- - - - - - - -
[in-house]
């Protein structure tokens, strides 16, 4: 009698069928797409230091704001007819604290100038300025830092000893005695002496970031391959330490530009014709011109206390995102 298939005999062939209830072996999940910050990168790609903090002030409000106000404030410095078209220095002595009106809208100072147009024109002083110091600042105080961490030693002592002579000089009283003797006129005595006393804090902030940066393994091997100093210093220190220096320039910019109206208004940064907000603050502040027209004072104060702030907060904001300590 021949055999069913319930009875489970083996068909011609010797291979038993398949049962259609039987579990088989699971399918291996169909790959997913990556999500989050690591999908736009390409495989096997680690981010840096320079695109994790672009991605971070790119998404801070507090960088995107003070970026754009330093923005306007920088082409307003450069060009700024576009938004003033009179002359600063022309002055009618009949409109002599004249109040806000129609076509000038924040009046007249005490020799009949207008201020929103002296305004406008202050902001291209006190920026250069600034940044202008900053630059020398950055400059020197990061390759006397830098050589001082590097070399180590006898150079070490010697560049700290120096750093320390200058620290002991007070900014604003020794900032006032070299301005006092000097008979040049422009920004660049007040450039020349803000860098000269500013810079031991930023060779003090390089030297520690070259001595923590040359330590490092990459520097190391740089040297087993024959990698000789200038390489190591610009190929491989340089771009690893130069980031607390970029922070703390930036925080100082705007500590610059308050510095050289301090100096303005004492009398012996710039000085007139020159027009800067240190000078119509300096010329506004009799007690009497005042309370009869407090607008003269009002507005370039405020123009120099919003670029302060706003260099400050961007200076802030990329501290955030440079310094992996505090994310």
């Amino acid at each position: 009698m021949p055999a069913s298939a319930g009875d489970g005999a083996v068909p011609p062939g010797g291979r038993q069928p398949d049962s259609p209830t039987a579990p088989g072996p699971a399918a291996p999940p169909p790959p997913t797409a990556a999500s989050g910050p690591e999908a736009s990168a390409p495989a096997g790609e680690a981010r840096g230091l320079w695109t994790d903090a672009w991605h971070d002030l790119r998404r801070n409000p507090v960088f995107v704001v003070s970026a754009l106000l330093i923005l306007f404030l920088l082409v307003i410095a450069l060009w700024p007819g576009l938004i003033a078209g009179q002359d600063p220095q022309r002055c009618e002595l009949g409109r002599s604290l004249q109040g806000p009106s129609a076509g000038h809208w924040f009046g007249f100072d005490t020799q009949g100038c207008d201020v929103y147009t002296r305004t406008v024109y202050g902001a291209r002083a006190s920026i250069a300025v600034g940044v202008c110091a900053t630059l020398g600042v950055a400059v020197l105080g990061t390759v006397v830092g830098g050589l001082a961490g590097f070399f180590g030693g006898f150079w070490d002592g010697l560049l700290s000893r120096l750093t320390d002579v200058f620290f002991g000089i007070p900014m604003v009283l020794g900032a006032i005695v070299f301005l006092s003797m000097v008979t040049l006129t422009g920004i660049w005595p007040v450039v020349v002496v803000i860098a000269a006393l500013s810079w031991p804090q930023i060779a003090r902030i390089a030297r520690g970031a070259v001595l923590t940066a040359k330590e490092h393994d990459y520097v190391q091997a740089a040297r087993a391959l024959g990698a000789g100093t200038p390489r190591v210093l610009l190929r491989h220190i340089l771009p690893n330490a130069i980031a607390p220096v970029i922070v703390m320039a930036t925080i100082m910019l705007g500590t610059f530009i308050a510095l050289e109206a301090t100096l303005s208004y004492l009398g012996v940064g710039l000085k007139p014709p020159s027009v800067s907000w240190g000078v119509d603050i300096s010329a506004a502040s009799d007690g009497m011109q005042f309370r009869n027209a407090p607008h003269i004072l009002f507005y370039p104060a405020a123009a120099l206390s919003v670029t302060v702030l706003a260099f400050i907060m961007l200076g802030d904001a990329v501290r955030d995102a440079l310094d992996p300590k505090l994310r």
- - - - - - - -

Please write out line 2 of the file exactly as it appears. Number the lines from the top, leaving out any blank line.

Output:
């Protein structure tokens, strides 16, 4: 009698069928797409230091704001007819604290100038300025830092000893005695002496970031391959330490530009014709011109206390995102 298939005999062939209830072996999940910050990168790609903090002030409000106000404030410095078209220095002595009106809208100072147009024109002083110091600042105080961490030693002592002579000089009283003797006129005595006393804090902030940066393994091997100093210093220190220096320039910019109206208004940064907000603050502040027209004072104060702030907060904001300590 021949055999069913319930009875489970083996068909011609010797291979038993398949049962259609039987579990088989699971399918291996169909790959997913990556999500989050690591999908736009390409495989096997680690981010840096320079695109994790672009991605971070790119998404801070507090960088995107003070970026754009330093923005306007920088082409307003450069060009700024576009938004003033009179002359600063022309002055009618009949409109002599004249109040806000129609076509000038924040009046007249005490020799009949207008201020929103002296305004406008202050902001291209006190920026250069600034940044202008900053630059020398950055400059020197990061390759006397830098050589001082590097070399180590006898150079070490010697560049700290120096750093320390200058620290002991007070900014604003020794900032006032070299301005006092000097008979040049422009920004660049007040450039020349803000860098000269500013810079031991930023060779003090390089030297520690070259001595923590040359330590490092990459520097190391740089040297087993024959990698000789200038390489190591610009190929491989340089771009690893130069980031607390970029922070703390930036925080100082705007500590610059308050510095050289301090100096303005004492009398012996710039000085007139020159027009800067240190000078119509300096010329506004009799007690009497005042309370009869407090607008003269009002507005370039405020123009120099919003670029302060706003260099400050961007200076802030990329501290955030440079310094992996505090994310």